A financial review consists of the auditor inquiring of association or management company personnel in order to verify the financial records of the association. Unless deemed necessary, the accountant is not required to obtain any independent corroboration to substantiate the personnel presentations. In contrast, as part of a certified audit, the auditor must obtain independent evidence to substantiate the assertions made by the association’s employees and management. In addition to a big difference in detail and thoroughness, a review can cost hundreds of dollars less than an audit. The board of directors makes the decision on what level of analysis will take place. Although many state laws governing associations and an association’s governing documents may require an independent audit, some boards choose to save money and contract for a review.
What is a Reserve Study?
In order to maintain and preserve market values of both the residential and common area property, an HOA must develop funding plans for future repair or replacement of major common-area components, such as pedestrian trails, playground equipment, dry ponds, trees, shrubs, benches, and much more. Thus, a Reserve Study provides guidance on how much your HOA should be putting aside each month for reserves so it can meet the future obligations described above without requiring special assessments.
What should I do before buying a home in an HOA?
Thoroughly read and examine the CC&Rs that govern the community and make sure you can live with and abide by them. Find out what the monthly dues are and make sure you can afford them. Find out if a reserve study has been done for long term replacement of major items such as pedestrian trails, dry ponds, playground equipment, common area trees, shrubs, benches, signage and roundabouts and how the reserve requirements are funded. Find out if there is any litigation pending against the HOA. Determine the last time and how often dues have been raised. Find out if there are any special assessments pending.
Trash Collection & Recycling
Trash collection services are provided by Potomac Disposal whose telephone number is 301.294.9700 extension 101 for any questions regarding service. The schedule for trash removal is on every Monday and Thursday. The only holidays observed by Potomac Disposal are Christmas Day (Dec. 25) and New Year’s Day (Jan. 1); if one of those holidays fall on a scheduled trash pickup day then trash pick-up will NOT occur that day. Trash service will resume the NEXT regularly scheduled pick-up day.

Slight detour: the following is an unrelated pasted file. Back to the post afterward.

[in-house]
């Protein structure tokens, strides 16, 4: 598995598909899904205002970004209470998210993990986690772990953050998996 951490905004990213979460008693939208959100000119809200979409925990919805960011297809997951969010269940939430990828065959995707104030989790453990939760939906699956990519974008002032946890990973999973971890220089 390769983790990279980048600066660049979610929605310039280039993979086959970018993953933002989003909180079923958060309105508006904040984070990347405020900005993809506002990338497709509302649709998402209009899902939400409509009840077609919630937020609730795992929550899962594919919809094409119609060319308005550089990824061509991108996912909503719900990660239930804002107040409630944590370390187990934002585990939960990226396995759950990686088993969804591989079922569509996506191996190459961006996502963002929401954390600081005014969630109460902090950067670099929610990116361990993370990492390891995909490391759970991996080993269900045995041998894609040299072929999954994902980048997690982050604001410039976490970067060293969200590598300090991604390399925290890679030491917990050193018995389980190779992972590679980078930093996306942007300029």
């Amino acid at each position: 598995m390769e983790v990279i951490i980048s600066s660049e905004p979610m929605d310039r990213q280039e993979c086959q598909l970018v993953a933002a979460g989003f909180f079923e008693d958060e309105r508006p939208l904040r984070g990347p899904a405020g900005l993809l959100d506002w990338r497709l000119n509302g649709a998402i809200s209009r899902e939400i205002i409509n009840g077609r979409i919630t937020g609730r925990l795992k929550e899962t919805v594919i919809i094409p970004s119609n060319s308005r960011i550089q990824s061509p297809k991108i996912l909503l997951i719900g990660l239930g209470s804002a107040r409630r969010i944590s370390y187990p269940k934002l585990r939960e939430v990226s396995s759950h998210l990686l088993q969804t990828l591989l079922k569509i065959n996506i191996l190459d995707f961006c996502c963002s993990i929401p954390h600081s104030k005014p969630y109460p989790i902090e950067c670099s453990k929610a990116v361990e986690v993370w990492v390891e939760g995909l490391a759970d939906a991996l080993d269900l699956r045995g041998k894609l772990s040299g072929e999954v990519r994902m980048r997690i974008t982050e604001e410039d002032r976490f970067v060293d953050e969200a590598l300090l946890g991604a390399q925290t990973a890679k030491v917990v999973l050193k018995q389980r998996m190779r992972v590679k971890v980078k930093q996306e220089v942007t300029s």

Household trash must be placed in (homeowner procured) containers made for trash confinement aka “trash cans” and placed curbside by 6:00 am on collection day as collections will be made during the morning hours with pickup potentially starting as early as 6:00 am. Trash cans must have a lid/cover that is made for the container and attaches securely atop to keep trash within the container and protected from wildlife & weather events. Trash cans and recycling bins must be removed from the front curb following trash pick-up and are never to be stored in front of the homeowner’s home or remain in public view on non-collection days. Please do not use plastic or paper bags that are not placed within an approved trash container or leave loose trash in the common area.
Leaf and grass clippings may be left curbside along with other recyclable materials on day of pickup. Packing boxes may be left if broken down flat. A bulk pick up is any non-recyclable item that cannot fit into your trash can. All metal items, cardboard/paper and/or commingle (bottles, cans, glass, aluminum, etc.) material and yard waste MUST be recycled through Montgomery County – you can reach them at 240.777.0311. Montgomery County recycling follows a different holiday schedule. Anytime there is a holiday during the week in which recycling is scheduled for pick-up then regularly scheduled recycling pick-up will shift by one day. For example, if Monday is a holiday and normal community pick-up for recycling in Thursday, then that week only, recycling pick-up will shift to Friday.